Vision 2020

Posted October 10th, 2011 by Stephen Ogunyiola

Vision 2020Several economic reforms and strategic plans have been put in place in Nigeria to diversify the revenue sources of the economy towards achieving the nation’s Vision 2020. Many of these reforms and plans have lasted without substantial assurance of the country’s targets.

Nigeria is the single largest entity in West Africa and the most populous black nation in the world. It covers a land area of about 923,768 square kilometers and, according to the 2006 National headcount, has a population of about 140 million people. By the time the country got her political independence in 1960, agriculture was the mainstay of the economy, accounting for about 70 percent of GDP and about 90 percent of foreign exchange earnings. Manufacturing, which contributed 3.9 percent in 1960/61, reached a peak of about 10 percent in 1981 and, since then, it has declined progressively to lowest level of 2.57 percent in 2006. Crude petroleum became dominant in the Nigerian economy, starting from 1970s and presently accounts for about 40 percent of GDP, over 95 percent of foreign exchange earnings, and over 70 percent of Federal Government revenue source, as well as over 90 percent of all new investments.

Presently, the Nigerian economy, with about $170 billion GDP, requires yearly growth rate of 13 percent to reach $900 billion, which is the goal of Vision 2020. In addition the economy is still mono-cultural, moving from over dependence on agriculture to over dependence on crude petroleum, hence realizing the goals of the vision  requires not just increasing the size of the economy, but also diversifying its revenue sources. These constitute very serious challenges for Vision 2020 more so as there have been several such consolidation reforms in place with minimal outcomes. Better goal-oriented reforms, solid innovative behaviors, and institutional perception of the people have each been recommended by The Journal Of Sustainable Development In Africa (Journal of Sustainable Development in Africa (Volume 12, No.4, 2010).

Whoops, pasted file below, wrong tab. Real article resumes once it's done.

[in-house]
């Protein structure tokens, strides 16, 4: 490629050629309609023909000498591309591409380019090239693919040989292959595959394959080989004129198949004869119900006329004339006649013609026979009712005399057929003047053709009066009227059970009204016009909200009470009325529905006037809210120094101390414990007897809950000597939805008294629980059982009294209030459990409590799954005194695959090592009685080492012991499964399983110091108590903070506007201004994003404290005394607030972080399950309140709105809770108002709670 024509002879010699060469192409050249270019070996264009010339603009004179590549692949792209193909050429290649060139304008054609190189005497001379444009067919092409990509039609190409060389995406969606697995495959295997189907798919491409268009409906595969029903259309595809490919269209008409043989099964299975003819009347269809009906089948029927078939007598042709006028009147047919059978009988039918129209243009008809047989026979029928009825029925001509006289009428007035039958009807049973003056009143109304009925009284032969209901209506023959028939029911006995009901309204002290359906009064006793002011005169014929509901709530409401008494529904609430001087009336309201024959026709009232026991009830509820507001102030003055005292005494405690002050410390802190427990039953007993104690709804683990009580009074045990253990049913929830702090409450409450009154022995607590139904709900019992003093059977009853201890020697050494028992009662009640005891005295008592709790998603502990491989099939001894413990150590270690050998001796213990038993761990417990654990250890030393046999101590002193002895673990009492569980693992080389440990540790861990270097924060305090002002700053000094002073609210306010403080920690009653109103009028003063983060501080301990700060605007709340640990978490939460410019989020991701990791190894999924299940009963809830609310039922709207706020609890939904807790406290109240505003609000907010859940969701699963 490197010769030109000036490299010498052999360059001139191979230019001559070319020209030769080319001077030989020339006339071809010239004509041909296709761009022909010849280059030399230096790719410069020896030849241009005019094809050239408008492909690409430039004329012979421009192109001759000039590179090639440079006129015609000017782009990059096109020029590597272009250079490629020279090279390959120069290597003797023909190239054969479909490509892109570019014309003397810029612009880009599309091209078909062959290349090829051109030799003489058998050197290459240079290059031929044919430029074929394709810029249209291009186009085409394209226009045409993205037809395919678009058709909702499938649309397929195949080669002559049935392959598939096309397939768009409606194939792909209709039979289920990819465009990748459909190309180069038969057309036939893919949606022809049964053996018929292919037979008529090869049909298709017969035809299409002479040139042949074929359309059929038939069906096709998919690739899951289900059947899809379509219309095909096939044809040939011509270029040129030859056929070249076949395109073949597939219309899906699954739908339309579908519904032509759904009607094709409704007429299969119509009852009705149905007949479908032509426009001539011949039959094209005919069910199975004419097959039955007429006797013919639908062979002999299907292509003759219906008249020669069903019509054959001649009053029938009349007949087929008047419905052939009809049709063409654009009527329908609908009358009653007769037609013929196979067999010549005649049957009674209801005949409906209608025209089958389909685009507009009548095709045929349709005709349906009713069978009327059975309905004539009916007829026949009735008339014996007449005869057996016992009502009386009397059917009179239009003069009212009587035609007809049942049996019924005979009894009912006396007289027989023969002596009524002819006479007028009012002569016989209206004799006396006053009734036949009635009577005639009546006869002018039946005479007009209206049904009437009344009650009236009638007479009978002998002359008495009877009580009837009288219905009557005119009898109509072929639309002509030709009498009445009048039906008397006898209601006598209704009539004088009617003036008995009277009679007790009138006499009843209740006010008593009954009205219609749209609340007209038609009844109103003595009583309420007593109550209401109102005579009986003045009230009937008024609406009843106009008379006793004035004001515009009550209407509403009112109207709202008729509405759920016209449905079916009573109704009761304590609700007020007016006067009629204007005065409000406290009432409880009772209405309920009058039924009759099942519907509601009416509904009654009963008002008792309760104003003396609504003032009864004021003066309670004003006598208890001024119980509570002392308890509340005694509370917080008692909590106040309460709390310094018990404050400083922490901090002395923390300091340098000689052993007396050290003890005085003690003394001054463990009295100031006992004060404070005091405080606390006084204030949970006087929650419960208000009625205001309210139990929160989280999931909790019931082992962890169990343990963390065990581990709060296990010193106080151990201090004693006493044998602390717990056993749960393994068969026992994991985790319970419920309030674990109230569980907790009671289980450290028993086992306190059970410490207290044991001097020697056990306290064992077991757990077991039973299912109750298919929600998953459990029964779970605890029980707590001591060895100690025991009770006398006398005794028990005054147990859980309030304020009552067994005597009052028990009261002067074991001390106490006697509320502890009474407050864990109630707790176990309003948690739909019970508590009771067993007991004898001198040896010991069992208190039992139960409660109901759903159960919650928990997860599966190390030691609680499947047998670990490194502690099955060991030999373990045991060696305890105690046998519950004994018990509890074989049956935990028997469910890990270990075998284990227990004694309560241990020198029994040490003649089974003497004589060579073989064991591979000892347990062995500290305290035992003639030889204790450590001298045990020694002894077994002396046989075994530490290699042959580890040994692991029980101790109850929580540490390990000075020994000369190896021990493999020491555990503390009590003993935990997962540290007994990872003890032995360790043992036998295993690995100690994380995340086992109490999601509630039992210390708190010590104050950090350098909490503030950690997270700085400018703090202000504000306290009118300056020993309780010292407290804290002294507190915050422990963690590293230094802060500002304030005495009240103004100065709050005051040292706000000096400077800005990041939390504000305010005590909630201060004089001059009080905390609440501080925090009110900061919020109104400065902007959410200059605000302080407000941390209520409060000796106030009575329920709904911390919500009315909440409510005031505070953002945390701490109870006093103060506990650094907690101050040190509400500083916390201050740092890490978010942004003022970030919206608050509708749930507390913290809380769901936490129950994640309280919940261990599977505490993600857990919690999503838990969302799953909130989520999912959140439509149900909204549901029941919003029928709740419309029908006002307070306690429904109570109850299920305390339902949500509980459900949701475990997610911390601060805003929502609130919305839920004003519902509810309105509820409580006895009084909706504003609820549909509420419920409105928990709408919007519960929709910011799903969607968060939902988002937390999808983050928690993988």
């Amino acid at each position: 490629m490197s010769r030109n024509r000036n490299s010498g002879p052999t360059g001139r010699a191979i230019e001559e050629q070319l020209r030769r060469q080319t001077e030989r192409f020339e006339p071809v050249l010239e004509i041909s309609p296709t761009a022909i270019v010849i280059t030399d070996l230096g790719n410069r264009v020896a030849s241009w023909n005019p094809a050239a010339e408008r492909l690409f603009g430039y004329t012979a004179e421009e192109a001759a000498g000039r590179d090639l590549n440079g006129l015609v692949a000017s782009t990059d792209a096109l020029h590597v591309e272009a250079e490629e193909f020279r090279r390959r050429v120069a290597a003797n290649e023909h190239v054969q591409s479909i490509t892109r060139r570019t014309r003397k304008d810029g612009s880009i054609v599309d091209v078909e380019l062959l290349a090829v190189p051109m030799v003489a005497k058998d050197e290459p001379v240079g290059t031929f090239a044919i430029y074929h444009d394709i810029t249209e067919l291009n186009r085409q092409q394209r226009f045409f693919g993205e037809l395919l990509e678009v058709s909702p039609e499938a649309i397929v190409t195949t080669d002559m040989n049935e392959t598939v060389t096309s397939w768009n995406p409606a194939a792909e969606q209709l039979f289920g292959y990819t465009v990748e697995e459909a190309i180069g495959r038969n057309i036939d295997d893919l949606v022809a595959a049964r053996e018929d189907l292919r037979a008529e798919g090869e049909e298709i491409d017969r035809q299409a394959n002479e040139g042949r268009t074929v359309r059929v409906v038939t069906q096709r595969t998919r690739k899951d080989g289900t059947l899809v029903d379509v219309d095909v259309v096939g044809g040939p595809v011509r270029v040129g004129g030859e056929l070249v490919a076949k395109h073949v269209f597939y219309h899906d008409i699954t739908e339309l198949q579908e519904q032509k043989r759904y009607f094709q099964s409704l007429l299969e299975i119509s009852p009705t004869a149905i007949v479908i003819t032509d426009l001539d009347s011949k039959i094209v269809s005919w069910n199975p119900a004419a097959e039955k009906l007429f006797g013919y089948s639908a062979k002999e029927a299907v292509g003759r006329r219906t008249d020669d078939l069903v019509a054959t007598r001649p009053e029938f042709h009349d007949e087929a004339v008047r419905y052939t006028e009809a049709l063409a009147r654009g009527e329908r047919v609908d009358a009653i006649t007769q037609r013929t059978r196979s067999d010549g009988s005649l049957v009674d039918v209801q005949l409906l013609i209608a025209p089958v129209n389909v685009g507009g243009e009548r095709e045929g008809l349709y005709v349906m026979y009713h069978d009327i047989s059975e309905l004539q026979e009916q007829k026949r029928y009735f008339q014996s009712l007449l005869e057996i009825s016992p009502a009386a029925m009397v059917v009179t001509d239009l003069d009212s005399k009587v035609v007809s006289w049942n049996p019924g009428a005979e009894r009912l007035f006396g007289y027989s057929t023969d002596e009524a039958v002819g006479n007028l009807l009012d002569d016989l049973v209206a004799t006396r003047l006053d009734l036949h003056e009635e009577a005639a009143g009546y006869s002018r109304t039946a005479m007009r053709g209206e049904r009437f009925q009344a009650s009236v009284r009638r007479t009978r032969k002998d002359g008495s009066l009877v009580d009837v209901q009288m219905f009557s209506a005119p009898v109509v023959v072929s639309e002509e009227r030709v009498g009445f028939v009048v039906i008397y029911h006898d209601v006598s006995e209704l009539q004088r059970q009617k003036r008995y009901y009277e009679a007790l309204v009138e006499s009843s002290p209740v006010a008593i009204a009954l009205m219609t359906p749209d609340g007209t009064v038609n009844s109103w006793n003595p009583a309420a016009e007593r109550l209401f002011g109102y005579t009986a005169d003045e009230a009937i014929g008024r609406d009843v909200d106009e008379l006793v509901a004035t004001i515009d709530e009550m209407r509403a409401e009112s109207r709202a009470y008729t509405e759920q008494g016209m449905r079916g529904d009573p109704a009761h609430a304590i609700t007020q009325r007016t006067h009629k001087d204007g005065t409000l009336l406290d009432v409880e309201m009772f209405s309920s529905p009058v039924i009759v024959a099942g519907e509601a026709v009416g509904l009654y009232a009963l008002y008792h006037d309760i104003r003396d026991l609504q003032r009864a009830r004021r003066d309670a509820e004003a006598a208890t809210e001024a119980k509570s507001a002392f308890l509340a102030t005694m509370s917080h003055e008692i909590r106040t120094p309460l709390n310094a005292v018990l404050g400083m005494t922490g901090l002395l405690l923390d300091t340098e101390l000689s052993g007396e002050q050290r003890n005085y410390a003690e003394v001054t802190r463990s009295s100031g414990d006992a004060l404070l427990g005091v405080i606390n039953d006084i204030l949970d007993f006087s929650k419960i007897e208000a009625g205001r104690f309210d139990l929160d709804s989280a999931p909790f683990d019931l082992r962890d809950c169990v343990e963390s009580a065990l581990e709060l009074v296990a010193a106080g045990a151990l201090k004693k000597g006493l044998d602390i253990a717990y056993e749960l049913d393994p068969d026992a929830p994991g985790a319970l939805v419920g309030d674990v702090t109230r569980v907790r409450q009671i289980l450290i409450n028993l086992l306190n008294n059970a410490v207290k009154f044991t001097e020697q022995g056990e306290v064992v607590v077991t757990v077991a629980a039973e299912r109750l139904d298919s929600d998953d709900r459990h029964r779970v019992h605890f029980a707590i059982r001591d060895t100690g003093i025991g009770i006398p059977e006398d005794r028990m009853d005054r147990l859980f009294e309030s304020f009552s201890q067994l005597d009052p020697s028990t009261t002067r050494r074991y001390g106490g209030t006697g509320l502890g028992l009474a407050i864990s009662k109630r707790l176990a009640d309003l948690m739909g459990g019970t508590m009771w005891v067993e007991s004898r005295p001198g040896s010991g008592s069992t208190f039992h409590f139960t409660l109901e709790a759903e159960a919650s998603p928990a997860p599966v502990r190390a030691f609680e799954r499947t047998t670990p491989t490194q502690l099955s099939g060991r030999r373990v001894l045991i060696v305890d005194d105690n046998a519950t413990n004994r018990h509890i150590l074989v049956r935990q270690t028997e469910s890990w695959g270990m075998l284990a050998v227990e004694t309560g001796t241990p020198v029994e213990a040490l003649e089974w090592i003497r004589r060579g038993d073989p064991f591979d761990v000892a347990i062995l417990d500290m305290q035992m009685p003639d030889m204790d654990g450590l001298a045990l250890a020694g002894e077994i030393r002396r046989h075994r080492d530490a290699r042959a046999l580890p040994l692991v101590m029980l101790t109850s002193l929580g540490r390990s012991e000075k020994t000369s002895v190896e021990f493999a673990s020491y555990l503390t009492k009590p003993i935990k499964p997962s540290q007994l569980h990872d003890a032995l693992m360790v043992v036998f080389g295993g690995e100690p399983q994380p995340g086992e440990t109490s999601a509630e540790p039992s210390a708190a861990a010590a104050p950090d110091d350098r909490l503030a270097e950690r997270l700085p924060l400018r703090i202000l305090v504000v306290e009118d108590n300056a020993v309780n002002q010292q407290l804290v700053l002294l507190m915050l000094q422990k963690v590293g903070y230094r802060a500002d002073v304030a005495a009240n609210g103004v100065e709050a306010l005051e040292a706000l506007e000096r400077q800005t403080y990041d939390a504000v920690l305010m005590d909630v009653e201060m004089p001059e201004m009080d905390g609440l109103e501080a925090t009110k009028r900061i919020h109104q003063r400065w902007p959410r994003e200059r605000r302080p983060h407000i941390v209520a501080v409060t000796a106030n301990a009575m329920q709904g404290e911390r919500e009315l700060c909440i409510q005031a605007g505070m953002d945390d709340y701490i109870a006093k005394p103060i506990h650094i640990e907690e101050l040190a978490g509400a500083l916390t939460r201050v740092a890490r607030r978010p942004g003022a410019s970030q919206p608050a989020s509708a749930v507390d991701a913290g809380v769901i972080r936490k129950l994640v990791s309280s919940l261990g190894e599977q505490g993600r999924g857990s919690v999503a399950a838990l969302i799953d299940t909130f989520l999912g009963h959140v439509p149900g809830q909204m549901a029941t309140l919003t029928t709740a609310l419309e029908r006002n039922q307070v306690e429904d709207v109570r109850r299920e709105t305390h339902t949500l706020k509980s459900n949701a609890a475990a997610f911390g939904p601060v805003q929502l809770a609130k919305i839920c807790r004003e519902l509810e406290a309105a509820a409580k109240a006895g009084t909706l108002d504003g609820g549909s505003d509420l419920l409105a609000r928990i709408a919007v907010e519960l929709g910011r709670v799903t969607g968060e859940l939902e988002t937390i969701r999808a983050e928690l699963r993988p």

Vision 2020 And The National Electricity
The energy sector is very strategic to the development of the Nigerian economy. In addition to its macroeconomic importance, the energy sector has major roles to play in reducing poverty, improving productivity and enhancing the general quality of lives of the people. The sector is greatly linked to the other sectors of the economy, contributes to a stable growth of the economy and the realization of social and political objectives.

Nigeria is blessed with a rich variety of conventional and renewable energy sources. The focus of the energy thematic group is the optimal utilization of the nation’s energy resources for sustainable development and the expansion of the energy supply system to meet future energy demand.

Despite the large reserves of energy resources available in the country, the levels of energy consumption have been very low relative to other countries with comparable energy resources and population figures. This low energy consumption is caused by the persistent electricity blackouts which have resulted in a high reliance on self generated electricity.

The energy sector will continue to play a critical role in the industrial, technological, economic and social development of the country. In the power sector, the challenges include inadequate power generation capacity, inadequate and obsolete transmission and distribution networks in some major cities, inefficient transmission and distribution network resulting in high losses, low access to electricity grid, industry regulation, availability of gas for power generation, billing and revenue collection and inappropriate electricity pricing.

The broad vision for the energy sector is targeted at meeting the demand for energy in all sectors of the Nigerian economy, including the energy needs of households in all parts of the country with safe, clean and convenient energy at an affordable cost.

Resources
The following are resources for more information on the Nigerian energy crisis and Vision 2020:

1. Journal Of Sustainable Development In Africa Volume 12, No. 4, 2010
2. Perpetual Minds – Energy Crisis In Nigeria
3. Wikipedia – Nigeria Vision 2020

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